Changing the Odds

Tab 1

Fall 2011


“Every 26 seconds, a student in America drops out of school,” says Tony L. Hopson, Sr. “That’s a huge loss for the student, the community, and our country. We can’t afford to fail our children this way.”

 

Hopson is founder and CEO of Self Enhancement, Inc. (SEI), a remarkable Oregon-based nonprofit organization that helps at-risk, inner-city youth realize that they have options in their lives. A high school basketball star who grew up in inner-city Portland, Hopson returned to his neighborhood in 1981 with a degree in psychology and sociology and a teaching certificate. He started a program of summer basketball camps to keep kids off the streets, but it was always about more than athletics.

 

“We wanted to instill a sense of possibility and responsibility, and give young people opportunities for academic and personal success,” says Hopson.

 

Today, SEI has become one of the nation’s most respected youth development organizations. Operating in-school and after-school programs in its own neighborhood facility and in nine public schools in Portland, SEI serves more than 3,000 students age 8 to 25 and their families. SEI’s holistic approach focuses on improving student education,

attendance, and behavior, and includes enrichment classes and activities to engage at-risk youth and build their self-esteem and resilience.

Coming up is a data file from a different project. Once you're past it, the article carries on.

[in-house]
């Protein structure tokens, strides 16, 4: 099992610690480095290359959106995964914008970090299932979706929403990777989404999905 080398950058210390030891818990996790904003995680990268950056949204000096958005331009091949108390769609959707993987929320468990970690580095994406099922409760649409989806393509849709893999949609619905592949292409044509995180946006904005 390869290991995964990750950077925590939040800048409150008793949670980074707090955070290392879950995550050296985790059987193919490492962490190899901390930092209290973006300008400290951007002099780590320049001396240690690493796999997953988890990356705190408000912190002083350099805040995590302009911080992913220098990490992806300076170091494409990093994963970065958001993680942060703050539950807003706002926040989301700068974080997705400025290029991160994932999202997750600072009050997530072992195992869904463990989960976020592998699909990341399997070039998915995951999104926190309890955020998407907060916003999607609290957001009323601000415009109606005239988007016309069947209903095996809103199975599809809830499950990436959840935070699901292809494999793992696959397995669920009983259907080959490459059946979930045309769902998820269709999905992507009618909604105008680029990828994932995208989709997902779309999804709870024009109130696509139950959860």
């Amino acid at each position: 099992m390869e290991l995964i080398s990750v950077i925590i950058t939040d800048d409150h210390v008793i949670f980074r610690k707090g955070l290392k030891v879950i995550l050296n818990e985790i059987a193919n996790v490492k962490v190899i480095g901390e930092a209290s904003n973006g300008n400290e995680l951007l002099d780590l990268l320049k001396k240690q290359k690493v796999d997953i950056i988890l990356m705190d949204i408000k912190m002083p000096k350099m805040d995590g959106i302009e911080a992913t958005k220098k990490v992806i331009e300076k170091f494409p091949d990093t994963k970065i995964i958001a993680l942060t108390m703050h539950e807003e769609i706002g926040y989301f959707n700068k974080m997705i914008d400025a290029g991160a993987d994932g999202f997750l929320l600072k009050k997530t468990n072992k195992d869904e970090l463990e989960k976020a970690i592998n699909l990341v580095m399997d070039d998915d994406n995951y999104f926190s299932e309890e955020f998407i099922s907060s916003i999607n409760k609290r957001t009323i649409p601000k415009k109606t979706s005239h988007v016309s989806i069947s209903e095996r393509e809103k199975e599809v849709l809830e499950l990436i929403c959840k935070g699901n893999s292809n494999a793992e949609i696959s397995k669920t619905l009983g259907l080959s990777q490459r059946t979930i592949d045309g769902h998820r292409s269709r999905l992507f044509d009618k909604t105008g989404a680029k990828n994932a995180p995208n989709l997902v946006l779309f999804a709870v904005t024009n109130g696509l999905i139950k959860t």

“How can you discover a productive path for your life if you aren’t exposed to the opportunities that life offers?” says Hopson. “We provide that exposure and the consistent encouragement students need in order to succeed. We expect all SEI students to become positive, contributing citizens, and most of them do.”

 

SEI offers compelling evidence that this holistic approach produces amazing results. While more than half of SEI students are from single-parent homes living below the poverty line, in the past five years SEI students have had a 98 to 100 percent high school graduation rate, with 85 percent going on to college or occupational training. A three-year study by the U.S. Centers for Disease Control and Prevention ranked SEI at the top of 12 similar programs around the nation for success in preventing youth violence.

 

U.S. Bank was a founding corporate sponsor of SEI and continues to be committed to the organization. “This is a program that has produced impressive, measurable results year after year for nearly three decades,” says Malia Wasson, President of U.S. Bank of Oregon and a member of SEI’s Board of Directors. “SEI is helping young people find a productive, meaningful place in the world and building a sense of community that benefits us all.”

 

For more information about SEI, go to www.selfenhancement.org.

 

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